Dear Rick Thomas, kindest thanks for your fascinating presentation about how green spaces in urban environments can improve emotional and psychological well-being. Very interesting, too, to see how the variables in the calculations need to work in order to ascertain precise figures for how green spaces – a variable category – do improve health. I learned a lot from your talk and am curious to hear a bit more about how this fits in with your larger current research projects. Additionally, I am curious to hear more about how much cities take this factor into account right now. Where does this piece of the puzzle — also requiriing intersectoral analyses, as our co-panelists Alison Kenner and Kerri Yandrich had also argued — fit in with city planning, design and implementation. And then, to add one more piece to the puzzle, could the redesign intended to consider health three green spaces if pointed to the need for redesign also factor in climate change right away? That is, no use establishing a park along a shoreline that will soon be under water. Or … wait! But separate issue … could an argument for green spaces be made that argues for them b/c they absorb water. That is, unlike concrete, they allow water absorption, which will become increasingly important whether along a shoreline or more inland and soaked due to increasingly erratic and heavy rainfall? Thanks so much again for your great paper!

    • Rick Thomas, UC Santa Barbara says:

      Thanks for your questions! From my understanding, cities are currently promoting urban greenery primarily more tangible benefits such as trees to reduce the ‘heat island’ phenomenon and improve air quality, or ways to foster physical activity for example. Although the science is definitely growing and people intuitively understand that natural spaces are good for our mental well-being, I don’t recall having come across any city plans that explicitly use this evidence to push for more greenery.

      As to your shoreline point I think you are absolutely correct and that areas such as these are much better suited for these natural buffers rather than development. It is tricky though. A main issue cities face in regards to creating these buffer spaces is that a lot of land near shorelines, for example, is private property that people want to develop because of its attractive location. So while even though we now know that these areas are much better off not developed, it is not as simple as converting it, and this is because of how we distributed property rights in the past. Now, local governments have the authority under what is called Police Power to alter or take private property if it is for the public well-being–which something like storm protection would certainly count as. However this can be an expensive and litigious act for cities, for obvious reasons. I am actually learning a lot about this in my current Principles of Environmental Planning course and certainly find it fascinating.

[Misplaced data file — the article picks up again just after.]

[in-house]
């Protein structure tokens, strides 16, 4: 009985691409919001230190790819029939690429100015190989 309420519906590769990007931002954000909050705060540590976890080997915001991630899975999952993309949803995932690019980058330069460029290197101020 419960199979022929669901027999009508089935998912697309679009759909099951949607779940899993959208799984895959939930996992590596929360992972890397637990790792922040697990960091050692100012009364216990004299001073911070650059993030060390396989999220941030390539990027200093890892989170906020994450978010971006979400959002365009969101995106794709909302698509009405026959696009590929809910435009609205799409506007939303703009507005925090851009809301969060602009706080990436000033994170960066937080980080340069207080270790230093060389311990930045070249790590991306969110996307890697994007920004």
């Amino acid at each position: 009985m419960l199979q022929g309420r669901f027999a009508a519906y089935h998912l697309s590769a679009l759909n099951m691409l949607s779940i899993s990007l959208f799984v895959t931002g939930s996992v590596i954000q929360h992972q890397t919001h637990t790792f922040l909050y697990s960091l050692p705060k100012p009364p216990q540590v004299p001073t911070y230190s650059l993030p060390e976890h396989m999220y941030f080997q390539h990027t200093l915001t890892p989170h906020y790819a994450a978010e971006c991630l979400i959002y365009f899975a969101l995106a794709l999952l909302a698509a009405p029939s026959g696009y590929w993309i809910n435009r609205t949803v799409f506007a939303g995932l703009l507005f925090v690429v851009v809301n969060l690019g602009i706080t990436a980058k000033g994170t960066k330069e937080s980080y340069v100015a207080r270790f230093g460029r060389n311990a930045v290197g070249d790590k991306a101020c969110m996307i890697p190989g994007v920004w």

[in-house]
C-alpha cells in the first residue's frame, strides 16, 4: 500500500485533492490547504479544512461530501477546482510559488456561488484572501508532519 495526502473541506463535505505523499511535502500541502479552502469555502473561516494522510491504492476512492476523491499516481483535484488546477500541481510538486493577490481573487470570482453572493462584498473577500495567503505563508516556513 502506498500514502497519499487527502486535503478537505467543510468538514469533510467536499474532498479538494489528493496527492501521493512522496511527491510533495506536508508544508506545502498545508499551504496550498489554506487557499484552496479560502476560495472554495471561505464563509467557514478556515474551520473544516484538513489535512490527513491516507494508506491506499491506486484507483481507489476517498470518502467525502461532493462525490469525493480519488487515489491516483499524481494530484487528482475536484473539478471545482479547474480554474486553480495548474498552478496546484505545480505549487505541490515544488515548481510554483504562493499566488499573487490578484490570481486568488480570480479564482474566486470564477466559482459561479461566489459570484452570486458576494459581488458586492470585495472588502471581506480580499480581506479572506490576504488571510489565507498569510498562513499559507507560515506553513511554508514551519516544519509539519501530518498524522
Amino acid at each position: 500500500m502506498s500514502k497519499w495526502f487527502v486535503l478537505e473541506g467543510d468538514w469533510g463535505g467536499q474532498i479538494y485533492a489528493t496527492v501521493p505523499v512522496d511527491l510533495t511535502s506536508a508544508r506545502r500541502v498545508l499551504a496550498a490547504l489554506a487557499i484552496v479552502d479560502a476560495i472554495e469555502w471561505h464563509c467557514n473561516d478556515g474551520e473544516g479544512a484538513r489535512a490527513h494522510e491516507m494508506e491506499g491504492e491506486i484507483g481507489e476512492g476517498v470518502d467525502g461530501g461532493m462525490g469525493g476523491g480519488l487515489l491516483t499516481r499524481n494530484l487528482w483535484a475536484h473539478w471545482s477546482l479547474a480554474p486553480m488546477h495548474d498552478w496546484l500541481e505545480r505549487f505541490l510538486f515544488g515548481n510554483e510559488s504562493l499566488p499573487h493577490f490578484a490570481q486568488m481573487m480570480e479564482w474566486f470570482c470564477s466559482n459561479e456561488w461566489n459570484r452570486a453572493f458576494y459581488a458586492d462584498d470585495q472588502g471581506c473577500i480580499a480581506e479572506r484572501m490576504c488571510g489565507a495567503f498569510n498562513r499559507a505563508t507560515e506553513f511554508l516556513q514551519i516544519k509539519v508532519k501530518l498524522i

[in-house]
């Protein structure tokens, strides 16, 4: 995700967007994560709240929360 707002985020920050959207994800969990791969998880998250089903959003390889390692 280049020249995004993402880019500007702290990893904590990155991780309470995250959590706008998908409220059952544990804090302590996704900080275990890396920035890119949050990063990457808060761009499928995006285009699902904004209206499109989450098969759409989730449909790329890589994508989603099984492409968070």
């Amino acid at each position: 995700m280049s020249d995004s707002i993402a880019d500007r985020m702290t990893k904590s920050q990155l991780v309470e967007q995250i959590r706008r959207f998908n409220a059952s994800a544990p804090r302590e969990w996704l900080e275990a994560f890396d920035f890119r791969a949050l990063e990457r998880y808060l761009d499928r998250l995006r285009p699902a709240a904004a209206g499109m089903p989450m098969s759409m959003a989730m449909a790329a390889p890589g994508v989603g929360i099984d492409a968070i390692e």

• Susan Dieterlen, Syracuse University says:

        Hi, Rick and Christina-

        This topic is much closer to my research focus (on human interaction with urban environments) than my presentation (on a proposed class) in this conference is, so allow me to interject here: I agree with Rick that it’s unusual, maybe unprecedented, for planning documents to take the health (including mental, emotional, and social) benefits of exposure to nature into account. You rapidly get into a tangle of perceptions and overlapping impacts of urban trees and other vegetation, such as perceptions of care of an area, crime deterrence (or the appearance of it), property values, and concerns about urban wildlife and disease vectors (ticks, mosquitoes). Fortunately, plans and ordinances that directly affect what happens to a given acre tend to be much more concerned with the “what” than the “why,” so the lack of familiarity with the research on benefits of nature might not matter so much. It’s frustrating, though, because this literature goes back a few decades – just can’t seem to break into wider society. Sustainability- and health-related building and development standards like LEED, LEED-ND, SITES, and to some extent, the WELL building standard might help with this. There also have been a batch of recent popular press articles about health benefits from nature – not sure if that marks an uptick in coverage in publications people actually read (not journals) or if I’ve just started to notice these.